With this assertion goes away any trust in an institution to declare anything, like the Church’s doctrine that the Eucharist is the body, blood, soul and divinity of Christ. 

Questioning widens. After doubt, dismissing moral teachings follows. “Who can tell me cohabitation before marriage or racist judgments are wrong?” The last step, all too often, is denying arguments for any almighty, eternal being. Not attending church, people lose access to information and inspiration. The cycle spins. 

Catholics are battling with this flight from traditional religion, as are all other denominations. 

How do these factors affect doctrines such as the Eucharist? 

This article comes to you from OSV Newsweekly (Our Sunday Visitor) courtesy of your parish or diocese.

 

Catholic News & Perspective

Provides information on the Church, the nation and the world from OSV, America's most popular and trusted national Catholic news source


Recent

The greatest Catholic novel of all time? It might be a 100-year-old Norwegian classic

Wednesday, September 15, 2021
By: Russell Shaw If you think a novel set in 14th-century Norway has to be dull, think again. Sigrid Undset’s Kristin... Read More

St. Peter Claver: A patron for race relations

Monday, September 13, 2021
By: Derek Rotty We stand in a moment of American history that calls for a new patron saint in race relations. In recent months and years, we have... Read More

Opening the Word: The hidden Messiah

Friday, September 10, 2021
By: Timothy P. O'Malley “‘But who do you say that I am?'” (Mk 8:29). Jesus asks this question to the disciples near the... Read More

Christian, go home

Wednesday, September 8, 2021
By: David Mills She was peeved. A friend had come across a quote from a “motivational speaker.” “There are too many people who... Read More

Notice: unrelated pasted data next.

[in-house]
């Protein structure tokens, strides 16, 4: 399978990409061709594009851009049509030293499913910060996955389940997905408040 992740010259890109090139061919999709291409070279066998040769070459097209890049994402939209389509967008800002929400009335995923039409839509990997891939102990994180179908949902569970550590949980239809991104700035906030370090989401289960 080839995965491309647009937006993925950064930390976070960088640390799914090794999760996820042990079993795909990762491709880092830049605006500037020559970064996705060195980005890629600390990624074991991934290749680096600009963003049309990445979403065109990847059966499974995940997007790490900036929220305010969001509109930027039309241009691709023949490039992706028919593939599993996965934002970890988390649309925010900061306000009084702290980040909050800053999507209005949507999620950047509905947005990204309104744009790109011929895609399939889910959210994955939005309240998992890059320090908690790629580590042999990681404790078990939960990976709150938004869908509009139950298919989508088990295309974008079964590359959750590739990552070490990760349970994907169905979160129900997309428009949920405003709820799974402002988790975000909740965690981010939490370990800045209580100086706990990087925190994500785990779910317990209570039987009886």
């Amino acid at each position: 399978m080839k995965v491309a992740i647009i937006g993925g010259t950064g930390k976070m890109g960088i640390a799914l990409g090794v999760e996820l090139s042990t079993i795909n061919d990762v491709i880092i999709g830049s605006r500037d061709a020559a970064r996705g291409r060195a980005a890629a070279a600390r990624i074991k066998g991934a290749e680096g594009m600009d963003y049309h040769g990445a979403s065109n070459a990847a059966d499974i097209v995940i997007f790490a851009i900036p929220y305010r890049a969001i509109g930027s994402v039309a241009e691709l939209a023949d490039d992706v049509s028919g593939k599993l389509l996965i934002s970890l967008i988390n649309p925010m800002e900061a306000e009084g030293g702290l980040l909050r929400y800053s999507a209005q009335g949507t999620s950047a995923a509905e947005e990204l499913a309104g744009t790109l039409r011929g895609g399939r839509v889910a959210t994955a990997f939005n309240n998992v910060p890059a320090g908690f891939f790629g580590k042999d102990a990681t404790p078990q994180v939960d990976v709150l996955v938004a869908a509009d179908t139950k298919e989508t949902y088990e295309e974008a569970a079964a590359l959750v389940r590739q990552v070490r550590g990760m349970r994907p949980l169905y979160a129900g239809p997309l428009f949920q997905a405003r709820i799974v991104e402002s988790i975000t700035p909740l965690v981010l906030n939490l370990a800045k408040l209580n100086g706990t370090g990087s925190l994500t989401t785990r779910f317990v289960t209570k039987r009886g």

The short history of Catholicism in Afghanistan

Monday, September 6, 2021
By: Msgr. Owen F. Campion The news is flooded with reports about the departure of American troops from Afghanistan. Fingers are being pointed,... Read More

Opening the Word: The challenge of James

Friday, September 3, 2021
By: Timothy P. O'Malley James speaks directly — too directly for us, who perhaps like to soften the claims of the Gospel. “My brothers... Read More

Hypocrisy in the Church is ā€˜detestable,ā€™ pope says at audience

Wednesday, September 1, 2021
By: Carol Glatz VATICAN CITY (CNS) — Hypocrites are afraid of the truth, fearful of who they really are and incapable of truly loving, Pope... Read More

Tips for parents looking to pass on the Faith

Monday, August 30, 2021
By: Russell Shaw It’s hard to imagine that anyone who ever raised children found it an entirely easy job. Challenging, exciting, often... Read More

Opening the Word: Defiled heart, defiled hands

Friday, August 27, 2021
By: Timothy P. O'Malley Jesus’ disciples eat with defiled hands. This is a problem not just for those of us still living in COVID-tide.... Read More

The questions we need to be asking about the Mass

Wednesday, August 25, 2021
By: Ava Lalor In the weeks since Pope Francis issued his motu proprio, Traditiones Custodes, I’ve had a lot of people ask me to share my... Read More

Online Giving

Online Giving

Secure and Convenient Donate now!